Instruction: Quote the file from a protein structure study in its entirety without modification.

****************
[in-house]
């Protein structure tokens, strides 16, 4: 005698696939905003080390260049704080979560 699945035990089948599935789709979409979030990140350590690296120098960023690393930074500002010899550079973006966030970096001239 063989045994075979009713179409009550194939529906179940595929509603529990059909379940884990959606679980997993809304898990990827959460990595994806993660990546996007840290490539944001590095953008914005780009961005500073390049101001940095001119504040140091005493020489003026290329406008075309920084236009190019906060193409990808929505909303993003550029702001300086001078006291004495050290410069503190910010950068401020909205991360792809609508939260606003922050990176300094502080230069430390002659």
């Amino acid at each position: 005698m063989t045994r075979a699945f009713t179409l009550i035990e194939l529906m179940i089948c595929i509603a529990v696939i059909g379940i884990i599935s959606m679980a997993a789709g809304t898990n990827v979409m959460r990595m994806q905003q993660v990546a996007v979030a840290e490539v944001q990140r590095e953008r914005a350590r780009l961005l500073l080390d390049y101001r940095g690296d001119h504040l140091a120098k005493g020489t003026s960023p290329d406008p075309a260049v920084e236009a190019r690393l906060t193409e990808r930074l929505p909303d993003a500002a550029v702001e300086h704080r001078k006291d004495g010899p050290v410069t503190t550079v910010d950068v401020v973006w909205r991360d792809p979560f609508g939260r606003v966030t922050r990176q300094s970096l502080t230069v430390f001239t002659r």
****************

[in-house]
């Protein structure tokens, strides 16, 4: 005698696939905003080390260049704080979560 699945035990089948599935789709979409979030990140350590690296120098960023690393930074500002010899550079973006966030970096001239 063989045994075979009713179409009550194939529906179940595929509603529990059909379940884990959606679980997993809304898990990827959460990595994806993660990546996007840290490539944001590095953008914005780009961005500073390049101001940095001119504040140091005493020489003026290329406008075309920084236009190019906060193409990808929505909303993003550029702001300086001078006291004495050290410069503190910010950068401020909205991360792809609508939260606003922050990176300094502080230069430390002659």
């Amino acid at each position: 005698m063989t045994r075979a699945f009713t179409l009550i035990e194939l529906m179940i089948c595929i509603a529990v696939i059909g379940i884990i599935s959606m679980a997993a789709g809304t898990n990827v979409m959460r990595m994806q905003q993660v990546a996007v979030a840290e490539v944001q990140r590095e953008r914005a350590r780009l961005l500073l080390d390049y101001r940095g690296d001119h504040l140091a120098k005493g020489t003026s960023p290329d406008p075309a260049v920084e236009a190019r690393l906060t193409e990808r930074l929505p909303d993003a500002a550029v702001e300086h704080r001078k006291d004495g010899p050290v410069t503190t550079v910010d950068v401020v973006w909205r991360d792809p979560f609508g939260r606003v966030t922050r990176q300094s970096l502080t230069v430390f001239t002659r």